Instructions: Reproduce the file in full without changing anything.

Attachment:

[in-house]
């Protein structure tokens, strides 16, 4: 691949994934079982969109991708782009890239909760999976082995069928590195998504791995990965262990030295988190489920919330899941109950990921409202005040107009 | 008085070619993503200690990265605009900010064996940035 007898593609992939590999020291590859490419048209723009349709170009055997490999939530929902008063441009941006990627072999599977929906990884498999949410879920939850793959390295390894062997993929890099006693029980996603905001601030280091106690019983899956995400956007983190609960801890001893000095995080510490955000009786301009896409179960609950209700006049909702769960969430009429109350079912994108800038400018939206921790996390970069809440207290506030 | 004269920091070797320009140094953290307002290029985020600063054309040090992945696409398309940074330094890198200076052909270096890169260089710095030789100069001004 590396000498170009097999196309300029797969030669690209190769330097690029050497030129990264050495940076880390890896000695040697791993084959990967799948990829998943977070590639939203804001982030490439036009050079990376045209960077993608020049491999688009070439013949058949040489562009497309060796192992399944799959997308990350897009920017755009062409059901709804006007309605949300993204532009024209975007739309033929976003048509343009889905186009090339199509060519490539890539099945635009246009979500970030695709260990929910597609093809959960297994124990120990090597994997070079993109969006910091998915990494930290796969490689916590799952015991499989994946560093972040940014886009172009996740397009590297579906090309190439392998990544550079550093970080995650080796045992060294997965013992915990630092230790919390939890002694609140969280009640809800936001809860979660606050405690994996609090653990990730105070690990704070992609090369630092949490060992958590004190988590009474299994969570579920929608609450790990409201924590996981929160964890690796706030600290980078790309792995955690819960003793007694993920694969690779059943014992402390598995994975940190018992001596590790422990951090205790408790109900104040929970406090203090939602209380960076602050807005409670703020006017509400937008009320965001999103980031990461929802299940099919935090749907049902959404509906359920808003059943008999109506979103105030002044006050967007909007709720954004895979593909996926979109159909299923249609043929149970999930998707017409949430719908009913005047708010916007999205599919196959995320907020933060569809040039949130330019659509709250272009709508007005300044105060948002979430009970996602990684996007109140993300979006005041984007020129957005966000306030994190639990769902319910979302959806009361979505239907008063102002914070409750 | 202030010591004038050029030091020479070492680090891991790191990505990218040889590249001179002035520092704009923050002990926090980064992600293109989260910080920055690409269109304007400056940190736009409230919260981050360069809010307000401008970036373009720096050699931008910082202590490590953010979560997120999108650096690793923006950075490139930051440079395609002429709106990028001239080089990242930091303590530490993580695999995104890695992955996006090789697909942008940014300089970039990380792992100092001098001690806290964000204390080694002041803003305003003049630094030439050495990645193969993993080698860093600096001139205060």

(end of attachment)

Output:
[in-house]
């Protein structure tokens, strides 16, 4: 691949994934079982969109991708782009890239909760999976082995069928590195998504791995990965262990030295988190489920919330899941109950990921409202005040107009 | 008085070619993503200690990265605009900010064996940035 007898593609992939590999020291590859490419048209723009349709170009055997490999939530929902008063441009941006990627072999599977929906990884498999949410879920939850793959390295390894062997993929890099006693029980996603905001601030280091106690019983899956995400956007983190609960801890001893000095995080510490955000009786301009896409179960609950209700006049909702769960969430009429109350079912994108800038400018939206921790996390970069809440207290506030 | 004269920091070797320009140094953290307002290029985020600063054309040090992945696409398309940074330094890198200076052909270096890169260089710095030789100069001004 590396000498170009097999196309300029797969030669690209190769330097690029050497030129990264050495940076880390890896000695040697791993084959990967799948990829998943977070590639939203804001982030490439036009050079990376045209960077993608020049491999688009070439013949058949040489562009497309060796192992399944799959997308990350897009920017755009062409059901709804006007309605949300993204532009024209975007739309033929976003048509343009889905186009090339199509060519490539890539099945635009246009979500970030695709260990929910597609093809959960297994124990120990090597994997070079993109969006910091998915990494930290796969490689916590799952015991499989994946560093972040940014886009172009996740397009590297579906090309190439392998990544550079550093970080995650080796045992060294997965013992915990630092230790919390939890002694609140969280009640809800936001809860979660606050405690994996609090653990990730105070690990704070992609090369630092949490060992958590004190988590009474299994969570579920929608609450790990409201924590996981929160964890690796706030600290980078790309792995955690819960003793007694993920694969690779059943014992402390598995994975940190018992001596590790422990951090205790408790109900104040929970406090203090939602209380960076602050807005409670703020006017509400937008009320965001999103980031990461929802299940099919935090749907049902959404509906359920808003059943008999109506979103105030002044006050967007909007709720954004895979593909996926979109159909299923249609043929149970999930998707017409949430719908009913005047708010916007999205599919196959995320907020933060569809040039949130330019659509709250272009709508007005300044105060948002979430009970996602990684996007109140993300979006005041984007020129957005966000306030994190639990769902319910979302959806009361979505239907008063102002914070409750 | 202030010591004038050029030091020479070492680090891991790191990505990218040889590249001179002035520092704009923050002990926090980064992600293109989260910080920055690409269109304007400056940190736009409230919260981050360069809010307000401008970036373009720096050699931008910082202590490590953010979560997120999108650096690793923006950075490139930051440079395609002429709106990028001239080089990242930091303590530490993580695999995104890695992955996006090789697909942008940014300089970039990380792992100092001098001690806290964000204390080694002041803003305003003049630094030439050495990645193969993993080698860093600096001139205060």